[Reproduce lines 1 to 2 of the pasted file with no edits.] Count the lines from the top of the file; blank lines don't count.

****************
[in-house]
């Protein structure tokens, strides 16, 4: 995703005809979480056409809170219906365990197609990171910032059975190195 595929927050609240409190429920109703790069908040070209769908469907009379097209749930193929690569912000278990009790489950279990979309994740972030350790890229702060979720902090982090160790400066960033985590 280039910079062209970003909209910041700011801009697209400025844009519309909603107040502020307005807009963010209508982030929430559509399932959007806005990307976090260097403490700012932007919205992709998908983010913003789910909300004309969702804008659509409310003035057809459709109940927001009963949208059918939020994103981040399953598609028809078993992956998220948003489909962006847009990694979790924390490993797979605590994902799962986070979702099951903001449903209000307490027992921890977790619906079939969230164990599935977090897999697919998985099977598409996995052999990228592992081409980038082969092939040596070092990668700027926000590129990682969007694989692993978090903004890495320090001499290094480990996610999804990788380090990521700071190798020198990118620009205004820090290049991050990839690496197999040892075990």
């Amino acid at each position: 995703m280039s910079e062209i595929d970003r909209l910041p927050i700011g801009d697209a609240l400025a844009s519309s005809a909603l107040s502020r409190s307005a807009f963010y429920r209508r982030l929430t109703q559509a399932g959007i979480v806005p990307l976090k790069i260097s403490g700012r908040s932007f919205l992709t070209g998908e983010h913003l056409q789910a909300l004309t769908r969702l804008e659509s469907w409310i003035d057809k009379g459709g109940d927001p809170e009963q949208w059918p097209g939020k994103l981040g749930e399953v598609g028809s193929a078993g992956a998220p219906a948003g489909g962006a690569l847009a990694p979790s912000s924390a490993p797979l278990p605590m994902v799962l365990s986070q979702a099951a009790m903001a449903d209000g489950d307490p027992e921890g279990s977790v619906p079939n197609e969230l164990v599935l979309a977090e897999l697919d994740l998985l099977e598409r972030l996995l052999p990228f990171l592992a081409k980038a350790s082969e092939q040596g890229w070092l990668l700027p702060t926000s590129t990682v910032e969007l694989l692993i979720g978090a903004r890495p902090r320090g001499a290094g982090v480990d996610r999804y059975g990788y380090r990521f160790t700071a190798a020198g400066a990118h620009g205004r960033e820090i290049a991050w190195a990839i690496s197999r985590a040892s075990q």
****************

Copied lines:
[in-house]
């Protein structure tokens, strides 16, 4: 995703005809979480056409809170219906365990197609990171910032059975190195 595929927050609240409190429920109703790069908040070209769908469907009379097209749930193929690569912000278990009790489950279990979309994740972030350790890229702060979720902090982090160790400066960033985590 280039910079062209970003909209910041700011801009697209400025844009519309909603107040502020307005807009963010209508982030929430559509399932959007806005990307976090260097403490700012932007919205992709998908983010913003789910909300004309969702804008659509409310003035057809459709109940927001009963949208059918939020994103981040399953598609028809078993992956998220948003489909962006847009990694979790924390490993797979605590994902799962986070979702099951903001449903209000307490027992921890977790619906079939969230164990599935977090897999697919998985099977598409996995052999990228592992081409980038082969092939040596070092990668700027926000590129990682969007694989692993978090903004890495320090001499290094480990996610999804990788380090990521700071190798020198990118620009205004820090290049991050990839690496197999040892075990």